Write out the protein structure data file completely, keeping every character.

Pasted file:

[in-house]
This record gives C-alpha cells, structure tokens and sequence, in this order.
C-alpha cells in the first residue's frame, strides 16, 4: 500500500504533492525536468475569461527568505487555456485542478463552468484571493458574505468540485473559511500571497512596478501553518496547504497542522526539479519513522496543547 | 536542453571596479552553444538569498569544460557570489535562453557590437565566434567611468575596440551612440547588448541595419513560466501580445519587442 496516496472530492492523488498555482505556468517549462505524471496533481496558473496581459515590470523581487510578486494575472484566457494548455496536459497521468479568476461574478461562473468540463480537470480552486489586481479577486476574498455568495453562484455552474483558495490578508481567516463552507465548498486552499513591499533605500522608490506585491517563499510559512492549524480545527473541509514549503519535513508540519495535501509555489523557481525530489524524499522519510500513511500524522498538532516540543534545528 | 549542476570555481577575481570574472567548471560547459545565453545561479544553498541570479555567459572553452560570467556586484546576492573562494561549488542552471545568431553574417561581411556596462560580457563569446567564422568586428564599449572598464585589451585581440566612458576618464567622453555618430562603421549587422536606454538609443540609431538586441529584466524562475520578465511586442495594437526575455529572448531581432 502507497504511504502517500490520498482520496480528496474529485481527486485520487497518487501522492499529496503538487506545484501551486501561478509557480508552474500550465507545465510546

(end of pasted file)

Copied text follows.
[in-house]
This record gives C-alpha cells, structure tokens and sequence, in this order.
C-alpha cells in the first residue's frame, strides 16, 4: 500500500504533492525536468475569461527568505487555456485542478463552468484571493458574505468540485473559511500571497512596478501553518496547504497542522526539479519513522496543547 | 536542453571596479552553444538569498569544460557570489535562453557590437565566434567611468575596440551612440547588448541595419513560466501580445519587442 496516496472530492492523488498555482505556468517549462505524471496533481496558473496581459515590470523581487510578486494575472484566457494548455496536459497521468479568476461574478461562473468540463480537470480552486489586481479577486476574498455568495453562484455552474483558495490578508481567516463552507465548498486552499513591499533605500522608490506585491517563499510559512492549524480545527473541509514549503519535513508540519495535501509555489523557481525530489524524499522519510500513511500524522498538532516540543534545528 | 549542476570555481577575481570574472567548471560547459545565453545561479544553498541570479555567459572553452560570467556586484546576492573562494561549488542552471545568431553574417561581411556596462560580457563569446567564422568586428564599449572598464585589451585581440566612458576618464567622453555618430562603421549587422536606454538609443540609431538586441529584466524562475520578465511586442495594437526575455529572448531581432 502507497504511504502517500490520498482520496480528496474529485481527486485520487497518487501522492499529496503538487506545484501551486501561478509557480508552474500550465507545465510546